By Ryan Cope

Leadership Lessons From Henry Ford

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Uncategorized | October 27, 2014

This month marks the 106th anniversary of one of the most innovative and life-changing products in history, the Ford Model T. Of course, the Model T wouldn’t have been the success that it was without the leadership and business acumen of its creator, Henry Ford.

Before 1908, cars were a luxury that only the affluent could afford. Not only did they have a huge price tag, but they were also expensive to maintain and repair. Ford saw huge potential in the future of the automobile and was determined to build a vehicle that fit the budget of the middle-class.

When Ford introduced the Model T, it started at $825, a price that was much cheaper than anything else on the market. It was also simple to drive and easy to repair, making it an instant success.

Throughout the next several years, Ford did something surprising. He dropped, and continued to drop, the already low price of the Model T. In fact, by 1916, the Model T was less than half of the original price at $345.

That wasn’t the only surprising decision Ford made. In 1914, he decided to offer $5 a day to employees that met certain criteria, which was double the average wage at the time (Just imagine Walmart deciding to pay its employees $18 an hour!). When a company is considering ways to lower the price of its products, doubling employee salaries certainly isn’t the first thing that comes to mind.

So why did Ford decide to lower the price of his product while increasing the salary of his employees when common sense says otherwise? Because one of the skills that made him such an innovative leader was his ability to see the big picture.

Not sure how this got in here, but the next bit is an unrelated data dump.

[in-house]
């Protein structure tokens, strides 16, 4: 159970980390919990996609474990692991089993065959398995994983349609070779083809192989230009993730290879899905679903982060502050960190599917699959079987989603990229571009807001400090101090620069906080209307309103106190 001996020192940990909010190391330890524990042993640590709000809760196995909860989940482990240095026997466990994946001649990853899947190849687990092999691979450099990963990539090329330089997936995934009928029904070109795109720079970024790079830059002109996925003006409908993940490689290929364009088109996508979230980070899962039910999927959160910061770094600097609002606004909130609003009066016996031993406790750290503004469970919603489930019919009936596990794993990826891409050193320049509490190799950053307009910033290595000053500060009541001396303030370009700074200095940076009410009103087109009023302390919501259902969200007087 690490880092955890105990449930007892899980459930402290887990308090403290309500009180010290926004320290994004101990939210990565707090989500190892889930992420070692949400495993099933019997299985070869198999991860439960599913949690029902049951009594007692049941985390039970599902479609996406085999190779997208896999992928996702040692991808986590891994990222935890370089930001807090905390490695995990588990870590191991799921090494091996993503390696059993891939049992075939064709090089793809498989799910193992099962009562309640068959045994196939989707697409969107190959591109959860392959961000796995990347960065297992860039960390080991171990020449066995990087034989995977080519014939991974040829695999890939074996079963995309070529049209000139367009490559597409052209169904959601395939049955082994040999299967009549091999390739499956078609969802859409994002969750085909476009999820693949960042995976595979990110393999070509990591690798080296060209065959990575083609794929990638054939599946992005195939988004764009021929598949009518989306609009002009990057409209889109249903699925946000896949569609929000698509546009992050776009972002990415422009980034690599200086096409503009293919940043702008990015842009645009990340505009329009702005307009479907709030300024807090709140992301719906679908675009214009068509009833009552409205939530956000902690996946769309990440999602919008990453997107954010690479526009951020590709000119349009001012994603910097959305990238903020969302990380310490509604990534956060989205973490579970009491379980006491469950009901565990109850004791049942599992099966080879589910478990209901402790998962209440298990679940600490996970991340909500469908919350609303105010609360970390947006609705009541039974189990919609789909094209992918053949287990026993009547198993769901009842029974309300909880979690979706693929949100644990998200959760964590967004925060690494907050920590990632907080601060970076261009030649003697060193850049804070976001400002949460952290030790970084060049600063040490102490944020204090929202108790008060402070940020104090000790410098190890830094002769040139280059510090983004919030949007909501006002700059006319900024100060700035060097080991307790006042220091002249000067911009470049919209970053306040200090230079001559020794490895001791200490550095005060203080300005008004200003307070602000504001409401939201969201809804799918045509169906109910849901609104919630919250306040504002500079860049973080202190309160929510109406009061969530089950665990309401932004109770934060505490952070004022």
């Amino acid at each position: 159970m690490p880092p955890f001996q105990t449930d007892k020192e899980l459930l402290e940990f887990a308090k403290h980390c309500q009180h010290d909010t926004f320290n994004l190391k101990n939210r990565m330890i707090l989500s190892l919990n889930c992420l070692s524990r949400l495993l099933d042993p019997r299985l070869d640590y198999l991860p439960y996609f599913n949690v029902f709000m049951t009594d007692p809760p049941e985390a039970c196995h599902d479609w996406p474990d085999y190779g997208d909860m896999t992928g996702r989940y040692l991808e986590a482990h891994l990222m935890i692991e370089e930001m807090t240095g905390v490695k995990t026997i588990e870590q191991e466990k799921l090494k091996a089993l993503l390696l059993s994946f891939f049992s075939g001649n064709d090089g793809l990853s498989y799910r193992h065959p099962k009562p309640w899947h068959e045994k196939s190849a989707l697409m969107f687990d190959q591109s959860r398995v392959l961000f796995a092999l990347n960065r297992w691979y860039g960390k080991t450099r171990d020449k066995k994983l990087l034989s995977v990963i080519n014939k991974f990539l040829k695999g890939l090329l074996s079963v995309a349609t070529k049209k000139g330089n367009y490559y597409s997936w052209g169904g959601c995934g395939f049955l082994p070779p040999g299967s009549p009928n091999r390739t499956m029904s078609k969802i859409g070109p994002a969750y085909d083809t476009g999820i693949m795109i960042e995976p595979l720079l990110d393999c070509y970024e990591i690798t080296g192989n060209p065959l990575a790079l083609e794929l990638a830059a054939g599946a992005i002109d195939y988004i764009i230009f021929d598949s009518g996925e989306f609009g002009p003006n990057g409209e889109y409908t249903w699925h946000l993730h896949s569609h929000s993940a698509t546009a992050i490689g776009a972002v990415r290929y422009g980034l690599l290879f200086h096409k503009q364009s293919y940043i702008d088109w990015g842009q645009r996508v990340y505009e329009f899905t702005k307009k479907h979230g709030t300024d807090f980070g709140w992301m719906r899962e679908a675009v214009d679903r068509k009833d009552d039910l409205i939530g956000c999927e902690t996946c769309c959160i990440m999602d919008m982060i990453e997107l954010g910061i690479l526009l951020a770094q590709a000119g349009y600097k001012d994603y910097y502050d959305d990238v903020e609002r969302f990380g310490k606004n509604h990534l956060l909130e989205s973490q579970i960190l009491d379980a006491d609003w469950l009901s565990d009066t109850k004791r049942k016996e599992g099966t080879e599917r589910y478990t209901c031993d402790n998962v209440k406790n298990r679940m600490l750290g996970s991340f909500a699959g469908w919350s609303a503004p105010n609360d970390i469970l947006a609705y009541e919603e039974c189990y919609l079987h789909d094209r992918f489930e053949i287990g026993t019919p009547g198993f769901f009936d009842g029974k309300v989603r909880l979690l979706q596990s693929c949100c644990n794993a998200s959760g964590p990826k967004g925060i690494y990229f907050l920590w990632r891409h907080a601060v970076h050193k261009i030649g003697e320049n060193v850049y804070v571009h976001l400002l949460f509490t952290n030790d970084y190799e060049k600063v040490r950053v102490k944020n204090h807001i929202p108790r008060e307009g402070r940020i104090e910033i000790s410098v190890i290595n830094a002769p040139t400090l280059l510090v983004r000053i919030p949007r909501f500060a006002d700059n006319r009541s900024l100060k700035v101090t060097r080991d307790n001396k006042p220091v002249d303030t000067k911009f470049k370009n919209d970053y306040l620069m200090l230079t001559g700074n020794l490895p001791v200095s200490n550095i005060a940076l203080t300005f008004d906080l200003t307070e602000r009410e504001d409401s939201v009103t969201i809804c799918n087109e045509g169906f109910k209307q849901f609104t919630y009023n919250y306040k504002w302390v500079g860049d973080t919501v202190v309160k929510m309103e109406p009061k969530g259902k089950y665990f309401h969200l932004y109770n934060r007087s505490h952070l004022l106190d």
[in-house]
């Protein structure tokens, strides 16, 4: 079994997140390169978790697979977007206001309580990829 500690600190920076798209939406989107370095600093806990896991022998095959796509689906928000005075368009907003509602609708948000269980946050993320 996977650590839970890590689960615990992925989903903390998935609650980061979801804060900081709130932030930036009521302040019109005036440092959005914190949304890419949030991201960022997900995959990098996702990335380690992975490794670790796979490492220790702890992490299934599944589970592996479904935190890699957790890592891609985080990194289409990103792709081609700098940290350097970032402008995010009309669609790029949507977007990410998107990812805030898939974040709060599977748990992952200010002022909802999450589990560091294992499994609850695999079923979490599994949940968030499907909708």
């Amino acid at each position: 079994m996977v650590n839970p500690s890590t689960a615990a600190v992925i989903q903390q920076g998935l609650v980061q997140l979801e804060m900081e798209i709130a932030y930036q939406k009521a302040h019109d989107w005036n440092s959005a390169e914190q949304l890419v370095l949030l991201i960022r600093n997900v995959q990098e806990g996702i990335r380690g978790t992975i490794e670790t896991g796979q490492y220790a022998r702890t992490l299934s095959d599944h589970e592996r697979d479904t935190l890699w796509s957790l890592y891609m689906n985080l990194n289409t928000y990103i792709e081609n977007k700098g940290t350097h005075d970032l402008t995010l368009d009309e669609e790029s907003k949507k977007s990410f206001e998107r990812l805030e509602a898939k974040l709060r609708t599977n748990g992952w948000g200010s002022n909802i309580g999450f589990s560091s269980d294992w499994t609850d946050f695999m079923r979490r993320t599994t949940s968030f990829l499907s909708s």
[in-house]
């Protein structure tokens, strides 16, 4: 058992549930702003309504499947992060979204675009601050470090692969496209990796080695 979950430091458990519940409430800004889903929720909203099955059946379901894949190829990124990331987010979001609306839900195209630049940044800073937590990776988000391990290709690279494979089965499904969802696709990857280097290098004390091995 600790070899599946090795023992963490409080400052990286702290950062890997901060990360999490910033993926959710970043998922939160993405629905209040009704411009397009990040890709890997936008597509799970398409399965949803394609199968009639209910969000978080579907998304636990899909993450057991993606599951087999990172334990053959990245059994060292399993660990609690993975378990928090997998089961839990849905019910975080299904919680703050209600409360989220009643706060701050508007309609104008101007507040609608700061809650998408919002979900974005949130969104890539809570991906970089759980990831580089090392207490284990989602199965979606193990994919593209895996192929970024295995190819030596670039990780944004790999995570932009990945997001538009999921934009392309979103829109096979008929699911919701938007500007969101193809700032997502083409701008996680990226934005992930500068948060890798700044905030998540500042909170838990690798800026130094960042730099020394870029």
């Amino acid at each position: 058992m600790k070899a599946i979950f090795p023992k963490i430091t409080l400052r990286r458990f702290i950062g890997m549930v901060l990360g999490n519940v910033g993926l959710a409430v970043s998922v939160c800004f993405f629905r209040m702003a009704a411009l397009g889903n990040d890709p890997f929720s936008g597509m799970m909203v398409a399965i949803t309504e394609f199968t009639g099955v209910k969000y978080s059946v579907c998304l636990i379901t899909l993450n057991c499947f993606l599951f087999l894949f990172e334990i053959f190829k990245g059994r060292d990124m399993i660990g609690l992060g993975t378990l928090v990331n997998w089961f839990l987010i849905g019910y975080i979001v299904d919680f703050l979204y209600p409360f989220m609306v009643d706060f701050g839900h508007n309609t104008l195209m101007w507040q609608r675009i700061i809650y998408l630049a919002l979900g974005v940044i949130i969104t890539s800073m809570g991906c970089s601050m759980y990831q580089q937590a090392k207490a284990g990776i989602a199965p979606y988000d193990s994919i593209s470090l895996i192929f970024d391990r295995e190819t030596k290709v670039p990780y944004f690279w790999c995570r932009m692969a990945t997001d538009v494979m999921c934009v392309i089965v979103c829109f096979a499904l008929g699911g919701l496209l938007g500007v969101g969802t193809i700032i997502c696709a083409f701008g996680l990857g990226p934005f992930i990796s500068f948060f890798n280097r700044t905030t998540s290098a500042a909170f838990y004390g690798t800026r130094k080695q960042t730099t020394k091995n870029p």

Ford knew that if he were able to lower the price of the Model T, then more people would be able to afford it and sales would increase. As you well know, his strategy worked. Sales sky rocketed so that by the 1920, he was producing over 1 million cars per year.

And before Ford raised the wage of his workers, he was having serious employee retention problems. Getting new employees up to speed is time-consuming and costly. By raising wages, Ford was actually saving money as he attracted top talent and retained that talent longer.

Ford was responsible for one of the most influential products of our time, in large part, because he wasn’t afraid to take risks. But what’s more, he had the business acumen to take the right risks, or as we like to say, strategic bets. And that is something that is lacking in most managers and leaders today.

Mark Zuckerberg got it right when he said, “The biggest risk is not taking any risk… In a world that is changing really quickly, the only strategy that is guaranteed to fail is not taking risks.”

So happy anniversary to the Model T, and let’s all make it a goal to take more (smart) risks!

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